Thinking of using a home pregnancy test? Wondering about how they work and the accuracy of the results?
Here are a few facts that may help you understand better.
We Know: How Home Pregnancy Tests Work
There are basically two types of pregnancy tests. The first is called "qualitative," and you use it at home simply to determine whether youíre pregnant or not. The other is "quantitative" and you usually take this test at the doctor when you need to know more information about your pregnancy.
HOME PREGNANCY TESTS
Home tests are qualitative. That means, they simply tell you whether your are pregnant or whether you are not. They tell you nothing about how far along you may be or give you any additional information.
Most home pregnancy tests work by sampling the userís urine to test for the presence of the hormone HCG, which is produced by the placenta the day an egg is implanted in the wall of the uterus.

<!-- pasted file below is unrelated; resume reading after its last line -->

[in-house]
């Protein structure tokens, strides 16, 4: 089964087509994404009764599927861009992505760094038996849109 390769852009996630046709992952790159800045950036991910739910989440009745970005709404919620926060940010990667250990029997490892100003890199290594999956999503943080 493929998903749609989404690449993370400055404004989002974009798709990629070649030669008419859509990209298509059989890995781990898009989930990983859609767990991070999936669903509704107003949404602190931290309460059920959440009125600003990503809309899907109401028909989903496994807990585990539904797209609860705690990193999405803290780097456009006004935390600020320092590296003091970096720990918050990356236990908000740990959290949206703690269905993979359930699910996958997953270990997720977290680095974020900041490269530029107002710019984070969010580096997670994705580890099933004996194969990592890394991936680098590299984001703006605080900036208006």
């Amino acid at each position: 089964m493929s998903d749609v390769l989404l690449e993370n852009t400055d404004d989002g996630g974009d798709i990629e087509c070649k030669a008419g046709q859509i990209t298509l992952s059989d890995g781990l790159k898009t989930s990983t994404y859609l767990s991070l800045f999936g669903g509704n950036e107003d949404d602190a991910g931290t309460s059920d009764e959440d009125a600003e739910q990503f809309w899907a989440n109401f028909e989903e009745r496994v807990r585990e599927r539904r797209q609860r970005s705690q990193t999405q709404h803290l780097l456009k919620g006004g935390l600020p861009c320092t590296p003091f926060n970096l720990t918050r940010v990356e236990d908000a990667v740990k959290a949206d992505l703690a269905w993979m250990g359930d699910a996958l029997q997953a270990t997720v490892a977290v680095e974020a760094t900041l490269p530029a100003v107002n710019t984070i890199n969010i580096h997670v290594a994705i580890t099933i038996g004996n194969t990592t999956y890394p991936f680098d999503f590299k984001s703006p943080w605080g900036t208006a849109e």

The kits provide you with a test stick that you hold directly in the urine stream. Or, you can usually collect urine in a cup, and then dip the stick into it. After a specified number of minutes, you look for a line or other indication on the stick which tells you whether you are pregnant or not.
How soon can I take a home pregnancy test?
Sometimes you can get a positive result from a home pregnancy test as early as the first day a period is missed. A test taken a week later is far more likely to produce an accurate result.
Is it possible to be pregnant and get a negative result?
Yup. Even pregnancies that have implanted donít always produce enough HCG hormone to be detected by a kit the day after a missed period. You may have to try again later.
Should I test more than once?
Always a good idea. In fact, most pregnancy tests come with more than one test kit. Once you test, try again a week later.
What are some common brands of test kits?
First Response, Answer, Clear Blue Easy, e.t.p., Target, Walgreens, Rite-Aid.